No Telephone to Heaven

by Michelle Cliff
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How are the migrations by the characters transformative?

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Clare Savage, in particular, undergoes numerous transformations through the course of the novel. For her, “migration” seems to be the permanent state of alienated exile that characterizes the modern fictional protagonist. Her physical relocation is embedded in her emotional and psychological displacement, stemming from racial and gendered inequality. Michelle Cliff' provides suspense that makes the reader wonder how Clare got from her family’s estate to the activist’s truck. In efforts to escape her African Jamaican enslaved heritage, Clare’s moves to the United States and England ironically bring her back to a more intimate knowledge of her self and commitment to her own country.

For Boy, Clare’s father, as well, life in Jamaica is unfulfilling. Imagining that equality might triumph over racism in the United States, he uproots his family and moves to New York. As a light-skinned black man, he makes a fateful decision to pass as white, rejecting his own heritage. In this regard, migration led to a transformation from integrity to hypocrisy. Although Kitty, his wife and Clare’s mother, agrees to the New York move, she is more attuned to the discrimination they face, and returns to Jamaica.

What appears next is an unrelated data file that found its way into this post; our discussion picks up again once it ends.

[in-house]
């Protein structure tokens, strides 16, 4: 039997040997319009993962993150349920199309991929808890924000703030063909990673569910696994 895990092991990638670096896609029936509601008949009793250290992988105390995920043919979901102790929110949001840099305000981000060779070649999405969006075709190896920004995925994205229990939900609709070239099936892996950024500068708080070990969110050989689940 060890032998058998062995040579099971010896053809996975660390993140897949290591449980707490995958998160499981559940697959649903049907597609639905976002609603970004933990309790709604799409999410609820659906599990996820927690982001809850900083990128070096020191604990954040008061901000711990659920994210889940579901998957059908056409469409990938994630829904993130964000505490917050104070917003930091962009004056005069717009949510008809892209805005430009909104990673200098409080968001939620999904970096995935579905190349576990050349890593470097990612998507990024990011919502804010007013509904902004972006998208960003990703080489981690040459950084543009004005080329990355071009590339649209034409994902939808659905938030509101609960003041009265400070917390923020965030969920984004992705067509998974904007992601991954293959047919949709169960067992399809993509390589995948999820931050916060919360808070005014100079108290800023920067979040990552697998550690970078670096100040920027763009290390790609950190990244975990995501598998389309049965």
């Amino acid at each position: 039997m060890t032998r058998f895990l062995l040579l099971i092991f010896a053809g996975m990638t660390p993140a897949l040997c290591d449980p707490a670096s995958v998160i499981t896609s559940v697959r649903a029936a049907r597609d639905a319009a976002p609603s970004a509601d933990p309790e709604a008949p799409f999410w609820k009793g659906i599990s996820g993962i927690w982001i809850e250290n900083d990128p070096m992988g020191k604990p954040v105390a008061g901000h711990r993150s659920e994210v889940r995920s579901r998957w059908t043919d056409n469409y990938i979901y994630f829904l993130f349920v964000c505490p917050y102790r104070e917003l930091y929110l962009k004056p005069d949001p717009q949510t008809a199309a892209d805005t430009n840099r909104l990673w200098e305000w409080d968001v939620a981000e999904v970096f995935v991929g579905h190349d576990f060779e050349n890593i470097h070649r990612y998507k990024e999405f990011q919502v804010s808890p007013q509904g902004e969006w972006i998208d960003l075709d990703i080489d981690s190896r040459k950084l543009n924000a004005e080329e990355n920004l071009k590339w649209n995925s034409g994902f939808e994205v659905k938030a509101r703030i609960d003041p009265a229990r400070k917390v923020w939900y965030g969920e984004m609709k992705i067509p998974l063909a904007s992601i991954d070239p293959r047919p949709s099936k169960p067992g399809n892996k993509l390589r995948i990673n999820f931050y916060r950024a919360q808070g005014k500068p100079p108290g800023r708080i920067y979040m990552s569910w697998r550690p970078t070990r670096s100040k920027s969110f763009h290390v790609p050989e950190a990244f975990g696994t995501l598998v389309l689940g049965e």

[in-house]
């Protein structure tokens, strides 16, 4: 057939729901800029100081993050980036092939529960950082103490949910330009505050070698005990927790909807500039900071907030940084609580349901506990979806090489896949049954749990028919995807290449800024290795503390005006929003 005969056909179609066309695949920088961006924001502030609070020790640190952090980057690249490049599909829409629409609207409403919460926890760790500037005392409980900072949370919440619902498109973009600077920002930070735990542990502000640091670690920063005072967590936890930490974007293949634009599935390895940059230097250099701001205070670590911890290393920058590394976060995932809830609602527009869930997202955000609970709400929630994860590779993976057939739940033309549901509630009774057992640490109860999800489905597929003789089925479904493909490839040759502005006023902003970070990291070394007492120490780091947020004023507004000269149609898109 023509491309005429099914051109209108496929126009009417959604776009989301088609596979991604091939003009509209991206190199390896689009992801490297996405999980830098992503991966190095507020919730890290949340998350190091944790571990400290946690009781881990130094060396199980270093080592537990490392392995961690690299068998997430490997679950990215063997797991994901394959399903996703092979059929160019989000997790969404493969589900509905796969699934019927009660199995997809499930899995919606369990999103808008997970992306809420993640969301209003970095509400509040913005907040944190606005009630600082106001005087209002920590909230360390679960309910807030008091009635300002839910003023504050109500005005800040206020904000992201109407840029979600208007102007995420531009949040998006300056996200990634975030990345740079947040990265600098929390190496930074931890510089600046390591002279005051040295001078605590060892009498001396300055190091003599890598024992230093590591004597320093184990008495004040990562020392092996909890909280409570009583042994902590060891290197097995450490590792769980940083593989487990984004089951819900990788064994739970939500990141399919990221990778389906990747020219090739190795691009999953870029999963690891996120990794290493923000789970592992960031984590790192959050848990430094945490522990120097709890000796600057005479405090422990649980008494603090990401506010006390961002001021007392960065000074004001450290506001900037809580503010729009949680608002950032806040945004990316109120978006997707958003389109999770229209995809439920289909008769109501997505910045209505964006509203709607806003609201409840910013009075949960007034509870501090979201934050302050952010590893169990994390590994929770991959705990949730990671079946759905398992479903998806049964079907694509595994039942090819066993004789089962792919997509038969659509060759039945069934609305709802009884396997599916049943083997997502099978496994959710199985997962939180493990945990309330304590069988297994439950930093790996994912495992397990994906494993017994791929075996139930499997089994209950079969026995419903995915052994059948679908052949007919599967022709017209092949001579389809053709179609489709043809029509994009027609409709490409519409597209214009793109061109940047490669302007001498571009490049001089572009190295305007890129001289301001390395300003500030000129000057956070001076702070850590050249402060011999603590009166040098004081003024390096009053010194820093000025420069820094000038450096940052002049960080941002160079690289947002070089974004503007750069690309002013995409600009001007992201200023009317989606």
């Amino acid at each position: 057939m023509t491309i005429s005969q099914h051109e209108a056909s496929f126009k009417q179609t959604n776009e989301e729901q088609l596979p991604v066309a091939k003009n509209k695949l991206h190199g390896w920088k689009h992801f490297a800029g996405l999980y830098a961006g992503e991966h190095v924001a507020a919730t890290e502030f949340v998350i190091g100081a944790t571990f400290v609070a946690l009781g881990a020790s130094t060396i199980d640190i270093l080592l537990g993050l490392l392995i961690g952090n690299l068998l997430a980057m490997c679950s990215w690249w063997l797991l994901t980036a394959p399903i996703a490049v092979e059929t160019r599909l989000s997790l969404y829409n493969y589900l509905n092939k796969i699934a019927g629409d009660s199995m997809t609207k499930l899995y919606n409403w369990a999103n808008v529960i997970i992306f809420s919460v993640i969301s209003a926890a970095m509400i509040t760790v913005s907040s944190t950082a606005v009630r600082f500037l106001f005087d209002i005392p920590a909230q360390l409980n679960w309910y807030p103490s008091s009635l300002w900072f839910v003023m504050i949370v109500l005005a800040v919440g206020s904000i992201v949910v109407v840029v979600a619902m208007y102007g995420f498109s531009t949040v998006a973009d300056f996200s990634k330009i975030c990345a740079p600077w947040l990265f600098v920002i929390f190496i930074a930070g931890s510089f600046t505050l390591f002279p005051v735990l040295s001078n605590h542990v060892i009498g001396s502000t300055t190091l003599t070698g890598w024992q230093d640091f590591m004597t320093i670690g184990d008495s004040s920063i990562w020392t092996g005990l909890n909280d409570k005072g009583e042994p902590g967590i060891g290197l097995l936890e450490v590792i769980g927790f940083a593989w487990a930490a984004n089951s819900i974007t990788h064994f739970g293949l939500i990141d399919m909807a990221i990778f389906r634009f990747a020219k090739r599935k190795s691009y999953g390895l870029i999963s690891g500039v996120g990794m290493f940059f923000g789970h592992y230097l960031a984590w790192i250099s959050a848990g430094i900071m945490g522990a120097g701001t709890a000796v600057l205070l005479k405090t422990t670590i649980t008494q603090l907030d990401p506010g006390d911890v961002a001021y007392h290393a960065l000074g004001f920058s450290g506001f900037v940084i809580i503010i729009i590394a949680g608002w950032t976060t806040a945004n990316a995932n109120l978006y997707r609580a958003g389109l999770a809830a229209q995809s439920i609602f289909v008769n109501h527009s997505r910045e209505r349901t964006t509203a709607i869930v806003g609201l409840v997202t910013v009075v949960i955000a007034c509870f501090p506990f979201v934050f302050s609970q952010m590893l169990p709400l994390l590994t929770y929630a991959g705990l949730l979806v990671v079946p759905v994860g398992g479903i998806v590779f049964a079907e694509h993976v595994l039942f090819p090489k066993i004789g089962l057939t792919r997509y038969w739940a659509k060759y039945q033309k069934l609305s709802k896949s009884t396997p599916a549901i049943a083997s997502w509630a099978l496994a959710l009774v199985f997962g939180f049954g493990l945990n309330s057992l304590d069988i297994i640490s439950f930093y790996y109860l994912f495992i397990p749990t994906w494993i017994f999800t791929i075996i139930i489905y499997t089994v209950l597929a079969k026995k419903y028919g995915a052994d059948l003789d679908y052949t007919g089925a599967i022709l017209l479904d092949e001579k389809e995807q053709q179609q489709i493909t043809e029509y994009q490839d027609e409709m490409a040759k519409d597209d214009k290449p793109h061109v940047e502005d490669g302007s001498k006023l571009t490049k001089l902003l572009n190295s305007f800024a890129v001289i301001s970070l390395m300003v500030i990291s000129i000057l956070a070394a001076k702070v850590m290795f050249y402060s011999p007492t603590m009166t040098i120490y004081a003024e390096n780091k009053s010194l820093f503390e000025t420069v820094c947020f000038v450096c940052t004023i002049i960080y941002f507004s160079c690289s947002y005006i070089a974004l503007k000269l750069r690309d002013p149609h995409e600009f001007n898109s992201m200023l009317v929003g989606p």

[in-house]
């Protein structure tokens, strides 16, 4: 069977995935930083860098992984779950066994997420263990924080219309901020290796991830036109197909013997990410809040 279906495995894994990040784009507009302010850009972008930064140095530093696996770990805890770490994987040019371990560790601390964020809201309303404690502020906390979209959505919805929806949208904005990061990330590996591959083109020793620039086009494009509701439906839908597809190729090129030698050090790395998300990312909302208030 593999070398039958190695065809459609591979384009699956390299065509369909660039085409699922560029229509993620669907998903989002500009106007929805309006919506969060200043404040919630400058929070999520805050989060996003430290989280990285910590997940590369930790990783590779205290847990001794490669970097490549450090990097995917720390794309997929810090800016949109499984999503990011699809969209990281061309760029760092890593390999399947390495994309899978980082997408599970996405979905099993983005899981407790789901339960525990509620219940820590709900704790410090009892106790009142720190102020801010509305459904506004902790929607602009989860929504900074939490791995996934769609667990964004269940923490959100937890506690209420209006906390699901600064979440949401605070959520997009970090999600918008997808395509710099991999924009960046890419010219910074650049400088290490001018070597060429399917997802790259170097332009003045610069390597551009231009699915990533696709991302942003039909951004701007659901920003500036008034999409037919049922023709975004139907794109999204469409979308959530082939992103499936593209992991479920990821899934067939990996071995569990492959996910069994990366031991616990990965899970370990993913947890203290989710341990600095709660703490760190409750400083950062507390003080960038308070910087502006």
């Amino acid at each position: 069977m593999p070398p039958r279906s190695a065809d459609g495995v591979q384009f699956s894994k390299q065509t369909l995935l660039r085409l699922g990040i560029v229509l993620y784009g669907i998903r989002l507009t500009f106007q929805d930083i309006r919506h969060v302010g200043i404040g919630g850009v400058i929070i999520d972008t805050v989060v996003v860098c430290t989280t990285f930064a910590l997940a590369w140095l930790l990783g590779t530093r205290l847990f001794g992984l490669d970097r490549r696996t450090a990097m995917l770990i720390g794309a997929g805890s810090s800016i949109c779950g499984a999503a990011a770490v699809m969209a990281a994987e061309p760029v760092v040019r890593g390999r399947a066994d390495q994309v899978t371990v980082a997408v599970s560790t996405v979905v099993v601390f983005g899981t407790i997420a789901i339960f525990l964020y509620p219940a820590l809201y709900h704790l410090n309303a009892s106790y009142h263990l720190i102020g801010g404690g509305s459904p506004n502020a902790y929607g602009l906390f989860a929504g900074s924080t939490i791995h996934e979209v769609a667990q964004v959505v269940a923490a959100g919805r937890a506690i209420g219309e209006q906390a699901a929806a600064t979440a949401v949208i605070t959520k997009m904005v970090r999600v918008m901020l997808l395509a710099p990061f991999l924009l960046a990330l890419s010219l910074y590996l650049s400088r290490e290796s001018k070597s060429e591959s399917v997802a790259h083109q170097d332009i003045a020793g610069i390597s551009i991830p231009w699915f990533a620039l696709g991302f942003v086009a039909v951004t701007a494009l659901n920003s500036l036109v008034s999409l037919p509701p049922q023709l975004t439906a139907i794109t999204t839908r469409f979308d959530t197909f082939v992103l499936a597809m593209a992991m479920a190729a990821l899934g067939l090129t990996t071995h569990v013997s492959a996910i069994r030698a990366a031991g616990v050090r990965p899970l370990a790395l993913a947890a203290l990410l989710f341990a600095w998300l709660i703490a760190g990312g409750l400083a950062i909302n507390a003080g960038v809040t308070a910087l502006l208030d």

For Harry/Harriet, a figurative “migration” could be indicated by their gender transformation, with her decision to acknowledge her female identity. Paul and Christopher, who remain in Jamaica, are in most ways unchanging. They are portrayed as such diametrical opposites that they may well be character doubles; the rich murder victim and the poor murderer are inextricably bound together, the author implies, by the rigid social system. For them, only an apocalyptic end is available, and Paul’s transformation is from alive to dead.

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